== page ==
On Tuesday afternoon, Mike and I changed Joey out of his hospital-provided getup, strapped him in his car seat, and packed up my bag. I had been so ready to leave the hospital so we could go back home and begin our new life, but when I looked down and saw Joey strapped in his little seat, I started to cry. I was scared to death. What was I going to do with this helpless little person when we got home? What if he had trouble eating? How should I dress him for bed? My head was spinning. Mike took me in his arms and comforted me, "Oh babe, what's wrong? Don't cry. This is what you wanted, remember?" I pulled myself together, and we headed out to the nurse's station to have the car seat checked. The nursing assistant walked us down to the car to make sure Joey was properly secured in the back seat, and we were
When we pulled in the driveway, Mike's mom and grandparents were here to greet us. To say I was overwhelmed would probably be the understatement of the year. We had dinner with Mike's family, and then tried to settle in. That was the night Joey showed us his true lung capacity. Mike was wondering if the hospital would possibly take him back, and I was totally lost - I had no idea how to comfort this screaming infant. He was crying, I was crying, it was a mess. After trying just about everything, and even though I said I wouldn't do it, we decided to try giving him a bottle of formula. It worked. He finished a 2oz bottle in what seemed like 3 gulps, and fell asleep. Plans change, lesson learned. The next night wasn't much better, but my milk had finally started to come in, and Joey was beginning to eat better.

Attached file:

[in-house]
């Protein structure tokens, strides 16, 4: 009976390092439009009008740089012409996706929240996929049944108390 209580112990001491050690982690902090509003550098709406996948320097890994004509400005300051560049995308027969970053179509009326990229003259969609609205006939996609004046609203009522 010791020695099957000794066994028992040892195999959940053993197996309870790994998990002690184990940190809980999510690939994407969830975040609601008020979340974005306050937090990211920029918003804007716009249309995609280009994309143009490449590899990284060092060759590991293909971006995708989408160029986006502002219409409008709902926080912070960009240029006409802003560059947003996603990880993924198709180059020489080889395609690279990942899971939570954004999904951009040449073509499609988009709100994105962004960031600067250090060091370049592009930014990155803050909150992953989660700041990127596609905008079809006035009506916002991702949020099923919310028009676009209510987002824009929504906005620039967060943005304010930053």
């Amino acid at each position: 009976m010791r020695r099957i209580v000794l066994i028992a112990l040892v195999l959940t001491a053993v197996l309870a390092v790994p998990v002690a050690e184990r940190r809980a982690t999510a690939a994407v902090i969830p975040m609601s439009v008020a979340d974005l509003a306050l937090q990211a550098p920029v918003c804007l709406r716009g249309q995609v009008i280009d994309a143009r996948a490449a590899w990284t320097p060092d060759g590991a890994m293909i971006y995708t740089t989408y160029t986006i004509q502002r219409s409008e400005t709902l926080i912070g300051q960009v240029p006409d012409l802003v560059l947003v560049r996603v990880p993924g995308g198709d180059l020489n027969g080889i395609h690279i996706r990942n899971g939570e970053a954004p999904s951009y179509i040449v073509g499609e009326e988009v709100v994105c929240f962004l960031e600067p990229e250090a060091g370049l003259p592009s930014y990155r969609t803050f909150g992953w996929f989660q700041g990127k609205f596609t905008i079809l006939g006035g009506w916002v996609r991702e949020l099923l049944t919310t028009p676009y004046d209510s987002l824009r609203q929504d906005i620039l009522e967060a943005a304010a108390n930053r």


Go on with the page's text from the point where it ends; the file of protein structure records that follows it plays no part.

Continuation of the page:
On Thursday morning, we had an appointment with a lactation consultant, and in true Joey fashion, he put on a show and ate amazingly well. (On a side note, the lactation consultant noticed what looked like a scab on Joey's head. Instead of saying, "Yes, it's a scab," I told her that it was indeed not a scab, but poop that had dried on his head from a particularly messy blow-out that required an outfit change the night before. Apparently I had missed a spot when I cleaned him up. Mike said he would have lied, and I have been nominated for Mother of the Year.) That afternoon, we took him to his first pediatrician's appointment, and were amazed to learn that he was already weighing in at one ounce over his birth weight (and then the nurse left the room, and he pooped... twice). I was relieved to know that he was getting enough to eat, and the doctor said everything else looked perfect, too.
As the days pass, Joey is getting used to his new world. Although he hasn't quite got it down that we are awake during the day, and we sleep at night, he is getting better. He is changing every day, and I already find myself looking at the pictures from the day he was born amazed at how quickly these changes are taking place. He has started to make new noises - squeaks and grunts mostly - and although people say babies this young don't really smile ("It's just gas") I am convinced that he does. I am changing, too - learning what his sounds and cries mean, knowing when he needs to be held, and when he is just having a dream and can be allowed to continue sleeping. I watch his face as he sleeps, wondering what could possibly be troubling his mind and making him furrow his brow, or what is delighting him so much when he smiles and his face relaxes. I can't believe that something so small can produce so much poop, and I can't help but laugh when he farts (and he farts a lot).
I am starting to get back to the "real world," although sometimes I'm not quite sure what day of the week it is. I took Joey to visit his grandma and grandpa (and Ruby dog) yesterday, and with Mike back at work, it took me three hours to get out of the house. I now understand fully why moms often leave the house in their PJs, sometimes haven't found time to shower or brush their teeth for a few days at a time. So far, people have been right about one thing though - it is getting better every day.